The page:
TAMPA, Fla. — Electrical issues disclosed a few months ago on the first four O3b mPower satellites in medium Earth orbit will significantly reduce their operational life and broadband capacity, their operator SES announced Oct. 31.
SES interim CEO Ruy Pinto said getting the performance originally expected from the next-generation MEO constellation will require Boeing to build two more O3b mPower satellites than initially planned, alongside upgrades on five others already in the works.
Two upcoming O3b mPower satellites set to launch in a few weeks will not have these upgrades to enable SES to start initial services no earlier than April.
SES had planned to launch O3b mPower commercially later this year before experiencing a glitch that is sporadically tripping off power modules on the satellites.
Pinto said the delay has reduced the revenue and earnings before interest, taxes, depreciation and amortization (EBITDA) the operator expects to make in 2024 by around 5%.
Despite Boeing now under contract to supply 13 O3b mPower satellites rather than 11, and the work needed to upgrade five of them, Pinto said SES does not expect to spend more money on the constellation because of a risk-sharing deal with the manufacturer.
Boeing recently disclosed $315 million of losses on a satellite contract to meet life cycle commitments for an undisclosed customer. A source close to Boeing confirmed SES is this customer.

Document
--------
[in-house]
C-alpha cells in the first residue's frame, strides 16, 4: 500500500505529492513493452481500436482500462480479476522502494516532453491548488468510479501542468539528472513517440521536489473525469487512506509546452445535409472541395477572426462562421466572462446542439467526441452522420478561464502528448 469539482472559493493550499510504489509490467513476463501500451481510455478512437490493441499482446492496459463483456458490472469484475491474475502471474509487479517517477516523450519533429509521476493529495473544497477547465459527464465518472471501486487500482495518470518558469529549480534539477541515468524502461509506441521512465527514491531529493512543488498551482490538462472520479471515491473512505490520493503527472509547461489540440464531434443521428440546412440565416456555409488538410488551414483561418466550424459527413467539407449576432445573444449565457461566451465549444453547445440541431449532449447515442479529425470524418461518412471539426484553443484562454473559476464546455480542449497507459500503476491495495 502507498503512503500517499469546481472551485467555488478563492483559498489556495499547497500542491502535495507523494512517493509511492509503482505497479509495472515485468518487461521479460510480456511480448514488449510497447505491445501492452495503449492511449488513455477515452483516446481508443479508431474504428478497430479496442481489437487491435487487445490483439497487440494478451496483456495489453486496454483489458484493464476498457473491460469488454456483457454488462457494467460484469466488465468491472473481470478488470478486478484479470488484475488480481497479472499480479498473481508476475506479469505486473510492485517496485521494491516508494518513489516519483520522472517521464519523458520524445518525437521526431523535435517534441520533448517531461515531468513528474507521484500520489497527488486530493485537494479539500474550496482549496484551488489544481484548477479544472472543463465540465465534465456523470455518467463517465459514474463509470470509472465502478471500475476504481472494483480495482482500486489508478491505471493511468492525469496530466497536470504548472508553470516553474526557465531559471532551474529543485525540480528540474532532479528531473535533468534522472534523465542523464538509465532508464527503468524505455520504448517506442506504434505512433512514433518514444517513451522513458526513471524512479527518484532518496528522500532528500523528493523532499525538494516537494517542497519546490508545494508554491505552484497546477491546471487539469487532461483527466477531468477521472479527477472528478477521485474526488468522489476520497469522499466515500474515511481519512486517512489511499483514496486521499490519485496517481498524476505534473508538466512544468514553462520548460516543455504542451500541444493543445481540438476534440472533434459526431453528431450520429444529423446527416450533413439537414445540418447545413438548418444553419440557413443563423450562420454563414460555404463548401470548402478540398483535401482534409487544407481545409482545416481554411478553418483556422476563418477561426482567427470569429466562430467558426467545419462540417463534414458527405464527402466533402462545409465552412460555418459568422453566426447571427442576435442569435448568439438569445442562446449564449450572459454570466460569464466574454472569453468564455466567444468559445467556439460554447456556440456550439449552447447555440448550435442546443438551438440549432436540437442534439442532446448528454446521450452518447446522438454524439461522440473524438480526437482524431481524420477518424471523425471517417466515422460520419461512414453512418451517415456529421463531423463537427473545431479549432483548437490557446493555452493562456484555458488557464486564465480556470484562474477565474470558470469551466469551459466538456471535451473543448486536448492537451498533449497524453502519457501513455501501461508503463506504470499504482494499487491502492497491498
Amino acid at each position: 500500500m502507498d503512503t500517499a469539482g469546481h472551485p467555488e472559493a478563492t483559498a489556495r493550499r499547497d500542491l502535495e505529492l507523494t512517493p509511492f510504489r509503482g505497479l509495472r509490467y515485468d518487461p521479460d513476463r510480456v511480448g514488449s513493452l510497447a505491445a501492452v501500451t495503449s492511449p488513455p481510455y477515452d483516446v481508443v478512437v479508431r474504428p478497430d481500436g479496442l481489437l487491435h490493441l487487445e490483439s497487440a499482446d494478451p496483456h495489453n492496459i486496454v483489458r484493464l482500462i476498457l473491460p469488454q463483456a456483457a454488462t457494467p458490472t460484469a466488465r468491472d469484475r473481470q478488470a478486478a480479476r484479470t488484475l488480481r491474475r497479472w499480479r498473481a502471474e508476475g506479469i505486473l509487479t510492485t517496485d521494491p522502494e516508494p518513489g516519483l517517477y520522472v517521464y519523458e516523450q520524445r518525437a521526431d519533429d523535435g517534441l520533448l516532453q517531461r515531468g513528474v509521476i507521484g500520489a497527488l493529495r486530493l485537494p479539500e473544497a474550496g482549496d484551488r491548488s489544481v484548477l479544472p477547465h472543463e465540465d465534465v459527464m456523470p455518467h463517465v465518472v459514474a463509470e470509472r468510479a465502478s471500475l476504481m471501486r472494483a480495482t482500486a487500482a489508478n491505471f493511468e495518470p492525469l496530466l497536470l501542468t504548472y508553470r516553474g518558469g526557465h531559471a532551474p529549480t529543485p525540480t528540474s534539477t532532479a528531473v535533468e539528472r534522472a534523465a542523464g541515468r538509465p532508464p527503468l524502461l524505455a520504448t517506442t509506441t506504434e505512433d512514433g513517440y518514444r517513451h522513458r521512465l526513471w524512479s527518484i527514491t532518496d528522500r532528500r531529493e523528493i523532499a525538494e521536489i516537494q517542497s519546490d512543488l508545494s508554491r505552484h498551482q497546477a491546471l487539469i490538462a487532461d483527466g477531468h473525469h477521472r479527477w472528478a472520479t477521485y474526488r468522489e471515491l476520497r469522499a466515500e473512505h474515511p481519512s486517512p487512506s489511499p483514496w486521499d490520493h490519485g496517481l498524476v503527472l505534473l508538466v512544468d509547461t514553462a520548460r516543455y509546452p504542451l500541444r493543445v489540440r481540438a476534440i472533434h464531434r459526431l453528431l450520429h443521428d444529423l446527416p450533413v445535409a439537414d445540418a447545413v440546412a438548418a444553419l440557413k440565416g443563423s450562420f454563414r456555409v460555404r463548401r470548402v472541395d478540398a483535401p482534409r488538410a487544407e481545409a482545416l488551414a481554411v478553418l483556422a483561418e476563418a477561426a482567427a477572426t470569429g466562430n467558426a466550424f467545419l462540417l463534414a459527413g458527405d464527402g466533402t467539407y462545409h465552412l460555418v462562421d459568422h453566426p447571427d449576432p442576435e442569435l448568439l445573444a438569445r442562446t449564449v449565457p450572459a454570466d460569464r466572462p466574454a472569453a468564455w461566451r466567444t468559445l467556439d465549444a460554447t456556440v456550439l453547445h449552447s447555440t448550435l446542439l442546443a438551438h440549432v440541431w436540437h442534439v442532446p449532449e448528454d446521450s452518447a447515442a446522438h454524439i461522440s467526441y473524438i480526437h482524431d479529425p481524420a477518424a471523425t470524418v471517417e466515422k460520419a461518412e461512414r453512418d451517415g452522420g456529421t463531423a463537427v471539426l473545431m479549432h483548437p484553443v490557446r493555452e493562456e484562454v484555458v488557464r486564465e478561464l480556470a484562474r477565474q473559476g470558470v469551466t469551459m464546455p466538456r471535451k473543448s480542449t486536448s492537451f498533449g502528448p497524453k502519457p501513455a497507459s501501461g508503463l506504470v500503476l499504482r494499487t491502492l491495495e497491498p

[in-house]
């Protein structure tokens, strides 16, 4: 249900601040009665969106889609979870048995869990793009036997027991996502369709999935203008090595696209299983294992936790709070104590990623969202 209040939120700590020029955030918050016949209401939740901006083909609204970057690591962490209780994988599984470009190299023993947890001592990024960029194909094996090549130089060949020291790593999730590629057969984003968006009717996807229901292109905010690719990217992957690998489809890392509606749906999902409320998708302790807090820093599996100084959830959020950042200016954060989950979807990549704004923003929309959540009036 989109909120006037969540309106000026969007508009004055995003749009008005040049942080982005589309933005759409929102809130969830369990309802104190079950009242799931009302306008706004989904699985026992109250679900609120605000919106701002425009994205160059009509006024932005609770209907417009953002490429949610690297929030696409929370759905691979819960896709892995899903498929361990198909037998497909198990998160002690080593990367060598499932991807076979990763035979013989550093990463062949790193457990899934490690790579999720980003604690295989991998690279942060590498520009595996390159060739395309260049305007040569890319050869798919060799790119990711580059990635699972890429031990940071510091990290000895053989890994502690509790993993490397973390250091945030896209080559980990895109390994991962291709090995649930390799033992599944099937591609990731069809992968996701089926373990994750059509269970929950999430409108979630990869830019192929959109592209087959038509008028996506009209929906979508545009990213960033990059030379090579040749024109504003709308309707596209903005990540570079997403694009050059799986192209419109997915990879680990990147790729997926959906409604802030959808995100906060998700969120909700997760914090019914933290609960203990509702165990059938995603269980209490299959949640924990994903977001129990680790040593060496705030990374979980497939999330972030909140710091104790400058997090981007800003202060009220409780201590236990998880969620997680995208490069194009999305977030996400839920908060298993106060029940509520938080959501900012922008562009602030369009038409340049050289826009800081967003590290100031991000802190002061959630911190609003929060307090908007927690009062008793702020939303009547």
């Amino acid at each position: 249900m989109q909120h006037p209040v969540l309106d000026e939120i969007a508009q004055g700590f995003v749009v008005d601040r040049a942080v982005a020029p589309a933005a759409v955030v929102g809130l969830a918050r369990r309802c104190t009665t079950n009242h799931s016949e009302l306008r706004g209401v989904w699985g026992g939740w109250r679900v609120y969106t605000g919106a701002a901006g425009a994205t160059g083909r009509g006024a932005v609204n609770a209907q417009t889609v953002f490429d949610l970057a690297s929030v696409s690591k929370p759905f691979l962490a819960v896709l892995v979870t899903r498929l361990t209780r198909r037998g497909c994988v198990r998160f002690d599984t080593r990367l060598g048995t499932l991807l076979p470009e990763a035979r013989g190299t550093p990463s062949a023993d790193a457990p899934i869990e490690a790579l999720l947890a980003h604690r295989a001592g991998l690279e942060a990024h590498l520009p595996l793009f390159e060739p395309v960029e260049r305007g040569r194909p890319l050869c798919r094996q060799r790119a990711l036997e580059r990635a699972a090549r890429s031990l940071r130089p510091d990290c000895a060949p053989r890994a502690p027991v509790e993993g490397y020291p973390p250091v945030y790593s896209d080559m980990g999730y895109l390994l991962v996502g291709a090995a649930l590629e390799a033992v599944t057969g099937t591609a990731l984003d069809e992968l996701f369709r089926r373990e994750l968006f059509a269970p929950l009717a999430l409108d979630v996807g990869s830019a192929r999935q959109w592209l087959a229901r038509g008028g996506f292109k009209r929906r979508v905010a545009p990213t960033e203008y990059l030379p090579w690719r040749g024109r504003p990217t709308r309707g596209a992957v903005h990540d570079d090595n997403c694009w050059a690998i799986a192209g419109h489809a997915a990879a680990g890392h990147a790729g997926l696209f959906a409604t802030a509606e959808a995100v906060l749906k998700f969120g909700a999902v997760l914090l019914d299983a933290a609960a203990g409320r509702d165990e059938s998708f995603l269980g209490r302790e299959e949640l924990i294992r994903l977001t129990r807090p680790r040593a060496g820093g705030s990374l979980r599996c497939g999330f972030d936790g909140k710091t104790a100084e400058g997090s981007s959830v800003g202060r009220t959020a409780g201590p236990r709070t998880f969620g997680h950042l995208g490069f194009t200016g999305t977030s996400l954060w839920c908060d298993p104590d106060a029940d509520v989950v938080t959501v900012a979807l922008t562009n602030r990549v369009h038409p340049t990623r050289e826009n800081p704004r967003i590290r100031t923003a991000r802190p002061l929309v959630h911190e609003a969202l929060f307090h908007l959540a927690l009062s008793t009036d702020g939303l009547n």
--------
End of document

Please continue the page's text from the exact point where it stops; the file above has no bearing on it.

Pinto said SES could also potentially claim insurance proceeds for O3b mPower’s issues, which would worsen an already challenging year for space insurers.
Each satellite was designed to scale to multiple gigabits per second of throughput, roughly 10 times more than the operator’s first generation of 20 O3b satellites in MEO, with an operational life of about 10 years.
SpaceX has a contract to launch the 11 satellites under SES’s original order with Boeing and was slated to launch the seventh and eighth O3b mPower satellite this year.
SES said this pair will now launch in the second half of 2024 to include Boeing’s remedies. O3b mPower satellites nine to 11 are slated to launch in 2025, with the pair of extra spacecraft set to be deployed the following year
Initial assessments had indicated no loss of life when O3b mPower’s power module issues first emerged.
However, SES said in an Oct. 31 earnings news release that there had been an increase in the number of power module switch-offs in the past few months, including “a few non-recoverable events.”
Pinto said the operator is continuing to pursue potential mitigation strategies that could reduce the financial impact of its O3b mPower delay, including drawing from the geostationary satellites the operator uses for connectivity and broadcast services.
Growth projects could also be supported by the $3 billion SES said it received in October for clearing C-band spectrum for 5G operators in the United States.
SES reported 507 million euros ($537 million) in revenue for the three months to the end of September, up 3.1% year-on-year.
Adjusted EBITDA fell 4.5% to 792 million euros when excluding the C-band windfall. The operator expects to report between 1.95 billion and 2 billion euros in revenue for 2023, and between 1.01 billion and 1.05 billion euros in adjusted EBITDA.
IT veteran Adel Al-Saleh is due to replace Pinto as CEO in February.